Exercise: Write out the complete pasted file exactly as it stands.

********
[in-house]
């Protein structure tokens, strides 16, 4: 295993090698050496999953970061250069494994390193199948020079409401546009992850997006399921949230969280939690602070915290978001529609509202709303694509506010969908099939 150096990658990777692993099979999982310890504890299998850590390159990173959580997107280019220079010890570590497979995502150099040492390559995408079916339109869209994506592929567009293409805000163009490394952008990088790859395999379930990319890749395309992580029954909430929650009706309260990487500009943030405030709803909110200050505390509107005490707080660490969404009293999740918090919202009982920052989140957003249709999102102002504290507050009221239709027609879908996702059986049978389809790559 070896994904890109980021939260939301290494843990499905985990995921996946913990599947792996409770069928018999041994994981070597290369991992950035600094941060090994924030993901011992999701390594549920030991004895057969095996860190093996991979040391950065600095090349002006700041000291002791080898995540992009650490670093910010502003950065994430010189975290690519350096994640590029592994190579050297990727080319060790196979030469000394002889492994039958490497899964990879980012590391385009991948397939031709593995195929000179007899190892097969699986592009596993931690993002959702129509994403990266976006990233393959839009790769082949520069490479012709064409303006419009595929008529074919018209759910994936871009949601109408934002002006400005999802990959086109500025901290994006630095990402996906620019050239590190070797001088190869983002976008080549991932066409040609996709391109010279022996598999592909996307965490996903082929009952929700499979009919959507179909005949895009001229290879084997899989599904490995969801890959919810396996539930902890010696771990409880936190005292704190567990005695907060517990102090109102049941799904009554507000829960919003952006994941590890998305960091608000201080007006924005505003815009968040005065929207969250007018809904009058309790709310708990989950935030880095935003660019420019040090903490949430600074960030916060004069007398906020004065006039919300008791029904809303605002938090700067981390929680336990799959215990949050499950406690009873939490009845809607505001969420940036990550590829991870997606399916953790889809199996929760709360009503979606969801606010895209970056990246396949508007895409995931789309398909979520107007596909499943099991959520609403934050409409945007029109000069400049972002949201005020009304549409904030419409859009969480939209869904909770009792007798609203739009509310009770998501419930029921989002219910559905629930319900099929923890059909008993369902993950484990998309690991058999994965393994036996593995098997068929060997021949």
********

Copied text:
[in-house]
């Protein structure tokens, strides 16, 4: 295993090698050496999953970061250069494994390193199948020079409401546009992850997006399921949230969280939690602070915290978001529609509202709303694509506010969908099939 150096990658990777692993099979999982310890504890299998850590390159990173959580997107280019220079010890570590497979995502150099040492390559995408079916339109869209994506592929567009293409805000163009490394952008990088790859395999379930990319890749395309992580029954909430929650009706309260990487500009943030405030709803909110200050505390509107005490707080660490969404009293999740918090919202009982920052989140957003249709999102102002504290507050009221239709027609879908996702059986049978389809790559 070896994904890109980021939260939301290494843990499905985990995921996946913990599947792996409770069928018999041994994981070597290369991992950035600094941060090994924030993901011992999701390594549920030991004895057969095996860190093996991979040391950065600095090349002006700041000291002791080898995540992009650490670093910010502003950065994430010189975290690519350096994640590029592994190579050297990727080319060790196979030469000394002889492994039958490497899964990879980012590391385009991948397939031709593995195929000179007899190892097969699986592009596993931690993002959702129509994403990266976006990233393959839009790769082949520069490479012709064409303006419009595929008529074919018209759910994936871009949601109408934002002006400005999802990959086109500025901290994006630095990402996906620019050239590190070797001088190869983002976008080549991932066409040609996709391109010279022996598999592909996307965490996903082929009952929700499979009919959507179909005949895009001229290879084997899989599904490995969801890959919810396996539930902890010696771990409880936190005292704190567990005695907060517990102090109102049941799904009554507000829960919003952006994941590890998305960091608000201080007006924005505003815009968040005065929207969250007018809904009058309790709310708990989950935030880095935003660019420019040090903490949430600074960030916060004069007398906020004065006039919300008791029904809303605002938090700067981390929680336990799959215990949050499950406690009873939490009845809607505001969420940036990550590829991870997606399916953790889809199996929760709360009503979606969801606010895209970056990246396949508007895409995931789309398909979520107007596909499943099991959520609403934050409409945007029109000069400049972002949201005020009304549409904030419409859009969480939209869904909770009792007798609203739009509310009770998501419930029921989002219910559905629930319900099929923890059909008993369902993950484990998309690991058999994965393994036996593995098997068929060997021949």